Photographer's Note

Maldives is an isolated nation and is among the smallest and poorest countries in the world. In olden times, the islands provided the main source of cowrie shells, then used as currency throughout Asia and parts of the East African coast. Moreover, historically Maldives has had a strategic importance because of its location on the major marine routes of the Indian Ocean. Maldives' nearest neighbors are Sri Lanka and India, both of which have had cultural and economic ties with Maldives for centuries. Although under nominal Portuguese, Dutch, and British influences after the 16th century, Maldivians were left to govern themselves under a long line of sultans and occasionally sultanas.
Maldives gained independence in 1965. The British, who had been Maldives' last colonial power, continued to maintain an air base on the island of Gan in the southernmost atoll until 1976. The British departure in 1976 almost immediately triggered foreign speculation about the future of the air base; the Soviet Union requested use of the base, but Maldives refused.
The greatest challenge facing the republic in the early 1990s was the need for rapid economic development and modernization, given the country's limited resource base in fishing, agricuture and tourism. Concern was also evident over a projected long-term rise in sea level, which would prove disastrous to the low-lying coral islands. Fortunately in the early 2000s it was found sea level had fallen during preceding decades.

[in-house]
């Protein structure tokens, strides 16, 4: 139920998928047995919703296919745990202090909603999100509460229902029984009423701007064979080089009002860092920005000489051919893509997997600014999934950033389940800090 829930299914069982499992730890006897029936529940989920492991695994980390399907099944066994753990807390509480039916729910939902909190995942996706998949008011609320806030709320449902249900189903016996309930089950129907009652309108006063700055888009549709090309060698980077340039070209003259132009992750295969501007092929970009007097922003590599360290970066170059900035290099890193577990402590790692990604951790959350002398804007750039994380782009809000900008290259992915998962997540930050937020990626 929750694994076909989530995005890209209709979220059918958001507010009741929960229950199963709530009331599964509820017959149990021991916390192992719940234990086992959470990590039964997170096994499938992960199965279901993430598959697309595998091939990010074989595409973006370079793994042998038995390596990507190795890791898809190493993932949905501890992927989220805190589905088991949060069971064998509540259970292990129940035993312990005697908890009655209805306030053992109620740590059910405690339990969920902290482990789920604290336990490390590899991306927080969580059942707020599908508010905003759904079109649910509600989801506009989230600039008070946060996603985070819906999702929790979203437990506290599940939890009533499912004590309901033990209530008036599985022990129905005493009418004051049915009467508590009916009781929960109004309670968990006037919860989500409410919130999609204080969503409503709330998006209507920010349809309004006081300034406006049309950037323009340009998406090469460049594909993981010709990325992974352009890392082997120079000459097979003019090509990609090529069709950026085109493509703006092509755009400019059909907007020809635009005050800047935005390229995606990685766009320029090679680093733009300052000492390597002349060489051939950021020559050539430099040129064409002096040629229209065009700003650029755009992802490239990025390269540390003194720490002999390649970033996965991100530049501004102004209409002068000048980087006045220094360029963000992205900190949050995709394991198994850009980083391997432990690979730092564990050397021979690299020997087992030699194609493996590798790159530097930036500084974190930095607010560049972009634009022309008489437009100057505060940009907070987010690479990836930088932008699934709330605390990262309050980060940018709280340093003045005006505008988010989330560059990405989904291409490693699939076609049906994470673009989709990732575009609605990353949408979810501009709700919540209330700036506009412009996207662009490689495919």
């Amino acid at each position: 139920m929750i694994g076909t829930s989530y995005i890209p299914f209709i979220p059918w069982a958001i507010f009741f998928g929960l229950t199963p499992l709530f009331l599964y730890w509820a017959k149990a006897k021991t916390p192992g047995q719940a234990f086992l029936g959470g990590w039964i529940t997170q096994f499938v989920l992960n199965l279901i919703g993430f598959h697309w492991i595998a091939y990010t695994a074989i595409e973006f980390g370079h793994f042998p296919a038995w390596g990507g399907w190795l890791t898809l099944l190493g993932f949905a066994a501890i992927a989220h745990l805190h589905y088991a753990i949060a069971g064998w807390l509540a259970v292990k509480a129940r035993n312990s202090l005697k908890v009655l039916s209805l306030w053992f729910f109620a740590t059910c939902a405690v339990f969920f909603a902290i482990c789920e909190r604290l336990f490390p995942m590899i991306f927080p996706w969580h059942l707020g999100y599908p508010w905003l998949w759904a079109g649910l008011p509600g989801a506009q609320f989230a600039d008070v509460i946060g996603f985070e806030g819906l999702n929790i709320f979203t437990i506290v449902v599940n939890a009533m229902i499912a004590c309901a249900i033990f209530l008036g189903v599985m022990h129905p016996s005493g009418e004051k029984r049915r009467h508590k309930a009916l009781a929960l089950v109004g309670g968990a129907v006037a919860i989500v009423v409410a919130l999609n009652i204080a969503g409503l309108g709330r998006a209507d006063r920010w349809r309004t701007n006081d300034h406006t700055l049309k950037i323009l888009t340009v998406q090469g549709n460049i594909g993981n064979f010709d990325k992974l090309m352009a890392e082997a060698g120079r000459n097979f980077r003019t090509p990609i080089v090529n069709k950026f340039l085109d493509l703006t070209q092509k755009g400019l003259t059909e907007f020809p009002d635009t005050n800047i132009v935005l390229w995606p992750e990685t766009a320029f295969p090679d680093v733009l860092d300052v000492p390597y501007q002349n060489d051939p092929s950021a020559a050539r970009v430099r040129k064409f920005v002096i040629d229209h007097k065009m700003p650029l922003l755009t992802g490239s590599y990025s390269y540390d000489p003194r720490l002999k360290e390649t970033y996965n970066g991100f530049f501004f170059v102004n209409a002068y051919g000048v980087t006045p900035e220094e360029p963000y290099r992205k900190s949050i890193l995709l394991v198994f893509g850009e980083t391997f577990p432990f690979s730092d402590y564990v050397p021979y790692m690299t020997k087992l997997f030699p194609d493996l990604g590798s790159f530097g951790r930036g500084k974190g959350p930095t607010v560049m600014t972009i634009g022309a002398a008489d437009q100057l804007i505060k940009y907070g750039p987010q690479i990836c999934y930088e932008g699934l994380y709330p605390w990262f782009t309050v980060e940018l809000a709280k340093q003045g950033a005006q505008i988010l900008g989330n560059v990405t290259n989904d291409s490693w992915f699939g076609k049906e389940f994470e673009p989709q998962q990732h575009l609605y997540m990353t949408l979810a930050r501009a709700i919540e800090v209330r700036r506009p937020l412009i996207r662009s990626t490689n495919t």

The Maldivian economy was for many centuries, entirely dependent on fishing and other marine products; therefore fishing has been and still remains the main occupation of the people. This being so, the government gives special priority to the development of the fisheries sector.
The mechanization of the traditional fishing dhoani in 1974 is a major milestone in the development of the fisheries industry and the country's economy in general. A fish canning plant was installed in the island of Felivaru, in 1977, as a joint venture with a Japanese firm. Fish aggregating devices and navigational aids were located at various strategic points. Moreover, the opening up of the Exclusive Economic Zone of Maldives for fisheries has further enhanced the growth of the fisheries sector. Today, fisheries contribute over 15 percent of the GDP and engage about 30 percent of the country's work force. It is also largest foreign exchange earner next to tourism.
Mal International Airport at HululeThe development of tourism has fostered the overall growth of the country's economy. It has created direct and indirect employment and income generation opportunities in other related industries. Today, tourism is the country's biggest foreign exchange earner, contributing to 20% percent of the GDP. With 86 tourist resorts in operation, the year 2000 recorded 467,154 tourist arrivals; Italians are the most part.

From Wikipedia

*Scanned Image*

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Photo Information
  • Copyright: Paolo Motta (Paolo) Gold Star Critiquer/Gold Star Workshop Editor/Gold Note Writer [C: 3739 W: 144 N: 8840] (41258)
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  • Date Taken: 1998-02-00
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  • Camera: Nikon N80
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  • Date Submitted: 2005-09-20 3:47
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Additional Photos by Paolo Motta (Paolo) Gold Star Critiquer/Gold Star Workshop Editor/Gold Note Writer [C: 3739 W: 144 N: 8840] (41258)
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